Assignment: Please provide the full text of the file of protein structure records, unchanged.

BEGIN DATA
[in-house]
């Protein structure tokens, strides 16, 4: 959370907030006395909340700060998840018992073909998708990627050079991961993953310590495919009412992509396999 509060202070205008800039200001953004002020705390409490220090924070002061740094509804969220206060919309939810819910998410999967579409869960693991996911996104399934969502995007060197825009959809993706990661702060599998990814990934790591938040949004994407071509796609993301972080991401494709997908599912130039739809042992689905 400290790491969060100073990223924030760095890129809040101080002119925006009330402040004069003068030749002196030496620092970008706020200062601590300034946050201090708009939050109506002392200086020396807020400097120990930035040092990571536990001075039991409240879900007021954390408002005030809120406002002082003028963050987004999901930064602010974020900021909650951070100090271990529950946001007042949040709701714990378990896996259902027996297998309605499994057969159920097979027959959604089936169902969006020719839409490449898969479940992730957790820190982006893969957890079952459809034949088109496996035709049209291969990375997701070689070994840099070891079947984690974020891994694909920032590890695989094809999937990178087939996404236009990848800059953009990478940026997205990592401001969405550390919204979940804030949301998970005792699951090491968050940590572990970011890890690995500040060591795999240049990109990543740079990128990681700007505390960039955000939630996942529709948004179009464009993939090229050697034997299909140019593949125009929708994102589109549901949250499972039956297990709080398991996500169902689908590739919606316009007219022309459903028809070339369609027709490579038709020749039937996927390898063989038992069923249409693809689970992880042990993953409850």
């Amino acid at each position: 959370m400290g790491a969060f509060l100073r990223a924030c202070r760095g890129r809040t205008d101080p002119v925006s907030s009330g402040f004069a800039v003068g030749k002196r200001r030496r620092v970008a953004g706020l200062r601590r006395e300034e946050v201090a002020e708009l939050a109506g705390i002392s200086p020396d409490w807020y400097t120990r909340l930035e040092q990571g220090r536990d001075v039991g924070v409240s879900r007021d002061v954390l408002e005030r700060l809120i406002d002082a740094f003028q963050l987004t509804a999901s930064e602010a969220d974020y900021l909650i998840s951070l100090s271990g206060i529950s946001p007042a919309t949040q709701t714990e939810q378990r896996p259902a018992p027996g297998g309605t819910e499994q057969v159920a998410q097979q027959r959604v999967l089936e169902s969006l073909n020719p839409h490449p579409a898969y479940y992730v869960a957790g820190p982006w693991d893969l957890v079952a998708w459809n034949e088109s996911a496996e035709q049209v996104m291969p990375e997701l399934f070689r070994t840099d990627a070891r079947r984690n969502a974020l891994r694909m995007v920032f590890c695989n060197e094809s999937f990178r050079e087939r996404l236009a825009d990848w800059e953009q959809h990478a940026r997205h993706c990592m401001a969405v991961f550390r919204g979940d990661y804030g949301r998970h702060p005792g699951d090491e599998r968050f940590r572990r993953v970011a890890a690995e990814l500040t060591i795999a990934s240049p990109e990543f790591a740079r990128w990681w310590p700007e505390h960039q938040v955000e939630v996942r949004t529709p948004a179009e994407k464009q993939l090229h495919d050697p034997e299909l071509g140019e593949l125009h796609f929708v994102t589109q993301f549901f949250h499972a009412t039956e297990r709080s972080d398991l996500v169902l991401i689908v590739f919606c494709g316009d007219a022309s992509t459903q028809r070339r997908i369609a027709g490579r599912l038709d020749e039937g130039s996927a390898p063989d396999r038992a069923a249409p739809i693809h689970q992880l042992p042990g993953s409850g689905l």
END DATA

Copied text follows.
[in-house]
């Protein structure tokens, strides 16, 4: 959370907030006395909340700060998840018992073909998708990627050079991961993953310590495919009412992509396999 509060202070205008800039200001953004002020705390409490220090924070002061740094509804969220206060919309939810819910998410999967579409869960693991996911996104399934969502995007060197825009959809993706990661702060599998990814990934790591938040949004994407071509796609993301972080991401494709997908599912130039739809042992689905 400290790491969060100073990223924030760095890129809040101080002119925006009330402040004069003068030749002196030496620092970008706020200062601590300034946050201090708009939050109506002392200086020396807020400097120990930035040092990571536990001075039991409240879900007021954390408002005030809120406002002082003028963050987004999901930064602010974020900021909650951070100090271990529950946001007042949040709701714990378990896996259902027996297998309605499994057969159920097979027959959604089936169902969006020719839409490449898969479940992730957790820190982006893969957890079952459809034949088109496996035709049209291969990375997701070689070994840099070891079947984690974020891994694909920032590890695989094809999937990178087939996404236009990848800059953009990478940026997205990592401001969405550390919204979940804030949301998970005792699951090491968050940590572990970011890890690995500040060591795999240049990109990543740079990128990681700007505390960039955000939630996942529709948004179009464009993939090229050697034997299909140019593949125009929708994102589109549901949250499972039956297990709080398991996500169902689908590739919606316009007219022309459903028809070339369609027709490579038709020749039937996927390898063989038992069923249409693809689970992880042990993953409850």
């Amino acid at each position: 959370m400290g790491a969060f509060l100073r990223a924030c202070r760095g890129r809040t205008d101080p002119v925006s907030s009330g402040f004069a800039v003068g030749k002196r200001r030496r620092v970008a953004g706020l200062r601590r006395e300034e946050v201090a002020e708009l939050a109506g705390i002392s200086p020396d409490w807020y400097t120990r909340l930035e040092q990571g220090r536990d001075v039991g924070v409240s879900r007021d002061v954390l408002e005030r700060l809120i406002d002082a740094f003028q963050l987004t509804a999901s930064e602010a969220d974020y900021l909650i998840s951070l100090s271990g206060i529950s946001p007042a919309t949040q709701t714990e939810q378990r896996p259902a018992p027996g297998g309605t819910e499994q057969v159920a998410q097979q027959r959604v999967l089936e169902s969006l073909n020719p839409h490449p579409a898969y479940y992730v869960a957790g820190p982006w693991d893969l957890v079952a998708w459809n034949e088109s996911a496996e035709q049209v996104m291969p990375e997701l399934f070689r070994t840099d990627a070891r079947r984690n969502a974020l891994r694909m995007v920032f590890c695989n060197e094809s999937f990178r050079e087939r996404l236009a825009d990848w800059e953009q959809h990478a940026r997205h993706c990592m401001a969405v991961f550390r919204g979940d990661y804030g949301r998970h702060p005792g699951d090491e599998r968050f940590r572990r993953v970011a890890a690995e990814l500040t060591i795999a990934s240049p990109e990543f790591a740079r990128w990681w310590p700007e505390h960039q938040v955000e939630v996942r949004t529709p948004a179009e994407k464009q993939l090229h495919d050697p034997e299909l071509g140019e593949l125009h796609f929708v994102t589109q993301f549901f949250h499972a009412t039956e297990r709080s972080d398991l996500v169902l991401i689908v590739f919606c494709g316009d007219a022309s992509t459903q028809r070339r997908i369609a027709g490579r599912l038709d020749e039937g130039s996927a390898p063989d396999r038992a069923a249409p739809i693809h689970q992880l042992p042990g993953s409850g689905l």